The Zanana Republic: Eight Hundred Million and Counting
By Murtaza Haider
18 March, 2015
Empowering women with basic health education will change the future labour markets in Pakistan. —AFP
Their numbers are huge and potential unlimited. Spread across countries with diverse cultures but united in faith, Muslim women have the potential to fight disease, hunger, poverty, and violence that plague several Muslim-majority countries.
The global population of Muslim women is estimated at 800 million, which is more than the population of any single country, with the exception of China and India.
Still, adult women in most Muslim-majority countries do not work, are under-employed, or they don't receive market wages for their labour.
Structural barriers and misogyny are the primary reasons preventing women from being equal partners in the development of their respective economies and societies.
A direct correlation exists between economic development and women's participation in the labour force. More often than not, Muslim-majority countries report one of the lowest statistics for women's share in the labour force.
For economic development and prosperity to ever visit Muslim-majority countries, women's participation in the labour force is a prerequisite.
Saadia Zahidi is a senior director at the World Economic Forum. In a recent research brief, Ms. Zahidi notes that "a widespread education movement has elevated the prospects of millions of Muslim women."
The investment in education is taking place even in the oil-producing Arab countries. The ultimate consequence of increasing literacy among the Muslim women will be an increase in women's participation in the labour force.
Almost 40 million Muslim women have already started working in the past 10 years alone, mentions Ms. Zahidi.
The lower labour force participation rate of Muslim women has long been known. George Psacharopoulos and Zafiris Tzannatos in a World Bank publication in 1979 note that the female labour force participation rate at 23 per cent in Muslim countries was less than half of the one for countries where Christianity was the major religion.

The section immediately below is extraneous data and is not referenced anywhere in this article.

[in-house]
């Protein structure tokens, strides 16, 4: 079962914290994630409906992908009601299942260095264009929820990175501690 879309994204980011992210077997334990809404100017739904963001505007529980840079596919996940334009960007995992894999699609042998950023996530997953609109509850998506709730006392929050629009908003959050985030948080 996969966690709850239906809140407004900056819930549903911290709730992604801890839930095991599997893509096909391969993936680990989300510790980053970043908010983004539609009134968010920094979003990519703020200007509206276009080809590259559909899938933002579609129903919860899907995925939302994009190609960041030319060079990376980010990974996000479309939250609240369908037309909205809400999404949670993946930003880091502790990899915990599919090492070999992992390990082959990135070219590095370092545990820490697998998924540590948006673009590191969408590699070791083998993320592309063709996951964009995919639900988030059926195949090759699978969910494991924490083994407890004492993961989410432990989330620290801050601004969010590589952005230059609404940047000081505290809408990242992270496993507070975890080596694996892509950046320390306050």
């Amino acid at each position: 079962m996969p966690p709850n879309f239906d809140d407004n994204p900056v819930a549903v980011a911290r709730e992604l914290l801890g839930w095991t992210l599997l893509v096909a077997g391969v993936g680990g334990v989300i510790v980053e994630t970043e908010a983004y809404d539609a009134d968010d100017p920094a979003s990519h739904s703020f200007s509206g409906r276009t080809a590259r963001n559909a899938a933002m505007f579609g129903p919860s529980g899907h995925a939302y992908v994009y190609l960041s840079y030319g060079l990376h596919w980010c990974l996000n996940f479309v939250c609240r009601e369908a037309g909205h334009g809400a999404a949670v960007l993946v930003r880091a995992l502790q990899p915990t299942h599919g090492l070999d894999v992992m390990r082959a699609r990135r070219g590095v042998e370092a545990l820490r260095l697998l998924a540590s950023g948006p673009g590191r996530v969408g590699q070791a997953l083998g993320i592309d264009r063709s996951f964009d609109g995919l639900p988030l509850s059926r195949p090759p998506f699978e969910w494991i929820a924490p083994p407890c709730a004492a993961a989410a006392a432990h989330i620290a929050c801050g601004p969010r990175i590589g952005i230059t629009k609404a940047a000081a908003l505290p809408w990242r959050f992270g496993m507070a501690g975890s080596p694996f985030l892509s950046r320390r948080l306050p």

Other studies have reached similar conclusions and have associated the lower participation of women in the workforce with Islam. Additional influences, such as culture, have not been explored independent of the religion.
A recent research paper explores the reasons behind the relatively lower participation rates for women in Muslim-majority countries.
The authors argue that the anomalously low level of women participation in the labour force is influenced more by the Arab culture than by Islam.
The authors developed mathematical models to separate the impact of ethnic and religious factors. Their results suggested that the Arab factor was a relatively stronger predictor of lower female labour force participation than religion.
In a related paper in 2008, Michael Ross argues that the Islamic injunctions may not be the reason behind lower women participation in the workforce. Ross is of the view that oil-based economies create fewer opportunities for women to work in the extractive sector.
Thus, “oil-producing states are left with atypically strong patriarchal norms, laws, and political institutions.”
The author compares the female representation in the labour force and socio-political spheres between Algeria’s oil-based economy and “oil-poor Morocco and Tunisia.”
Pakistan continues to lag behind the developed world in educating women and creating pathways for socio-economic independence.
To date, many feel strongly against working women.
Most men gleefully repeat the adage: ‘a woman’s place is in her home.” A 2010 survey of Pakistanis revealed that no fewer than 85 per cent favoured a law that would require men and women to be segregated.”
In comparison, in Egypt, an Arab-majority country, a mere 54 per cent would support a segregation law. At the same time, the majority of Muslims in Lebanon, Turkey, and Indonesia rejected the call for a segregated workplace.
The right kind of education that empowers women is needed to enhance Pakistan’s comparative advantage. Even basic literacy that helps mothers understand the importance of vaccination for their children will do wonders in the long run.
Empowering women with higher or basic health education will change the future labour markets in Pakistan.
The rise of the services sector in Pakistan suggests that women are likely to find meaningful employment provided they have the right education and skills.